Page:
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Head of Russian Orthodox Church Said Soldiers Should Defend Country 'As Only Russians Can'

The Eastern Orthodox Church has been divided over Russia's invasion of Ukraine

The head of the Russian Orthodox Church voiced his support for Russia fighting Ukraine as a necessary act of patriotism.

During a service on April 3 at the Main Cathedral of the Armed Forces outside of Moscow, Patriarch Kirill affirmed that the nation’s military members should continue to fight on behalf of Russia amid the nation’s ongoing conflict with Ukraine.

“We absolutely do not strive for war or to do anything that could harm others,” said the patriarch. “But we have been raised throughout our history to love our fatherland. And we will be ready to protect it, as only Russians can defend their country.”

Kirill “told a group of servicemen and servicewomen that Russia was a ‘peace-loving’ country that had suffered greatly from war,” reports Reuters.

The patriarch also noted his concern for anyone, including Ukrianias, impacted by the military conflict.

“All these are people of Holy Russia,” he said. “They are our brothers and sisters.”

The Orthodox Church is the smallest branch of Christianity with approximately 300 million members across the world, the majority of whom reside in Russia, Eastern Europe, the Caucasus, and the Middle East.

The Orthodox Church does not have a singular head but is comprised of several autocephalous churches that are self-governed. While the total has varied, there are currently 14 recognized Orthodox churches. 

Kirill is the leader of the largest Eastern Orthodox church in the world, with over 90 million members. He also leads the Ukrainian Orthodox Church – Moscow Patriarchate.

The Orthodox sect in Ukraine is divided between the UOC-MP and the Orthodox Church of Ukraine — both of which have condemned Russia’s actions.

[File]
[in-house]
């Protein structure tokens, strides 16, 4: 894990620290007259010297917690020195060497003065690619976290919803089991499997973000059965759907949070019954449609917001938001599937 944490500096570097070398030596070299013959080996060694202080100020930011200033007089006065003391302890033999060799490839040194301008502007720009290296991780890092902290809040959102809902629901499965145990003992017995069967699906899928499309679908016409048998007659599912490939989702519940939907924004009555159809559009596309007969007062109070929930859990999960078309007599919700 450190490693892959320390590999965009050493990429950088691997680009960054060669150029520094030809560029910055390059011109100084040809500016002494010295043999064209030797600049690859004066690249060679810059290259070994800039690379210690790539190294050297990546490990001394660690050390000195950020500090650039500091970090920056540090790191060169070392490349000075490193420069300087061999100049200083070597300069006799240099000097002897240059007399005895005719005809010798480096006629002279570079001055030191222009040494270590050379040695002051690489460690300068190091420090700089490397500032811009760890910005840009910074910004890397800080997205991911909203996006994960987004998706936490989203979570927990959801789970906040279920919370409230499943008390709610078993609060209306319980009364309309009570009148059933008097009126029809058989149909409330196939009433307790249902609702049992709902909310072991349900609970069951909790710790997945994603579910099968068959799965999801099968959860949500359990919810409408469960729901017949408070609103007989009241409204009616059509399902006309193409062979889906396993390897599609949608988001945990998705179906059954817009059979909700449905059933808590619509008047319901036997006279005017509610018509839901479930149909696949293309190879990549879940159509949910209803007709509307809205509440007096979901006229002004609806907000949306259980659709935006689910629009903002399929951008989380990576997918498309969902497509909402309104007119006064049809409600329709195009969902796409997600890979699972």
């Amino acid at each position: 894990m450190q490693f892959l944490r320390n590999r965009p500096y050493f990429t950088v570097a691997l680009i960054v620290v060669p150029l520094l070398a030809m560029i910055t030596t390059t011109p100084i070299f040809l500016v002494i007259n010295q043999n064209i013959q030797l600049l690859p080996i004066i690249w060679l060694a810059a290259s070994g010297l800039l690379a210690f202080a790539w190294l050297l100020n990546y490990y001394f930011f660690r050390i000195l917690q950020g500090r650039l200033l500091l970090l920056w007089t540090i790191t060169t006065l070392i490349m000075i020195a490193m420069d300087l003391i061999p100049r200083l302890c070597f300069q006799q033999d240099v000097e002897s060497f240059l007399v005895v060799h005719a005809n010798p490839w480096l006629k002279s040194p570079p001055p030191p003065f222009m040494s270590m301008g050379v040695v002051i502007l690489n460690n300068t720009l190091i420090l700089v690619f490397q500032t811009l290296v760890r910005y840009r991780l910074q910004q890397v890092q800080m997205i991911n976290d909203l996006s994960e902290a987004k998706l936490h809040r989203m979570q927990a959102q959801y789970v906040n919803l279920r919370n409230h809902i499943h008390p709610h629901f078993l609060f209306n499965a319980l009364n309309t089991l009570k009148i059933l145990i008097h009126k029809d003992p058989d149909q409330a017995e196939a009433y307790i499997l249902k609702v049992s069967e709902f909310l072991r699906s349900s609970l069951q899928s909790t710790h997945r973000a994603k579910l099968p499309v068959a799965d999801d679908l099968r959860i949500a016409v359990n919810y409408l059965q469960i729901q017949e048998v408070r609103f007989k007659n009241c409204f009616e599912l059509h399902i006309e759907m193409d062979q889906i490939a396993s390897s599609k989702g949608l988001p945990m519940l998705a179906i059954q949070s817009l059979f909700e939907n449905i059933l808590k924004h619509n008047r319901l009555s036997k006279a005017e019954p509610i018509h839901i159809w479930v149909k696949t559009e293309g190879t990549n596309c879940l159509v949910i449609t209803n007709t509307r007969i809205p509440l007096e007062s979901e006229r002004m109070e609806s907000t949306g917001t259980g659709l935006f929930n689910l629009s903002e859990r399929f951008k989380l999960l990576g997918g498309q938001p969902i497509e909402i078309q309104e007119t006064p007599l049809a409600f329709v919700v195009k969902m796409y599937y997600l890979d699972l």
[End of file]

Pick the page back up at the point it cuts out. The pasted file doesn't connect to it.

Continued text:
In several sermons since the conflict began, Kirill appeared to signal his support for the war as an inevitable result of the clash of cultures.

“Today there is a test for the loyalty to this new world order, a kind of pass to that ‘happy’ world, the world of excess consumption, the world of false ‘freedom,’” he said on March 6. “We have entered into a struggle that has not a physical, but a metaphysical significance.”

Kirill’s statements and his close relationship with Russian President Vladimir Putin have been criticized as the conflict continues. An open letter condemning the invasion was signed by 300 Russian Orthodox priests and deacons.

Patriarch Bartholomew of Constantinople, who Professor J. Eugene Clay of Arizona State University describes as “the first among equals,” condemned Russia’s Feb. 24 invasion of Ukraine. 

Pope Francis told reporters on the Papal Plane that he was still working to set up a meeting with Kirill.

He noted that he last spoke to the head of the Russian Orthodox Church via video call on March 16, per AP News.

He suggested the two might meet in the Middle East although he would travel to Russia if necessary.

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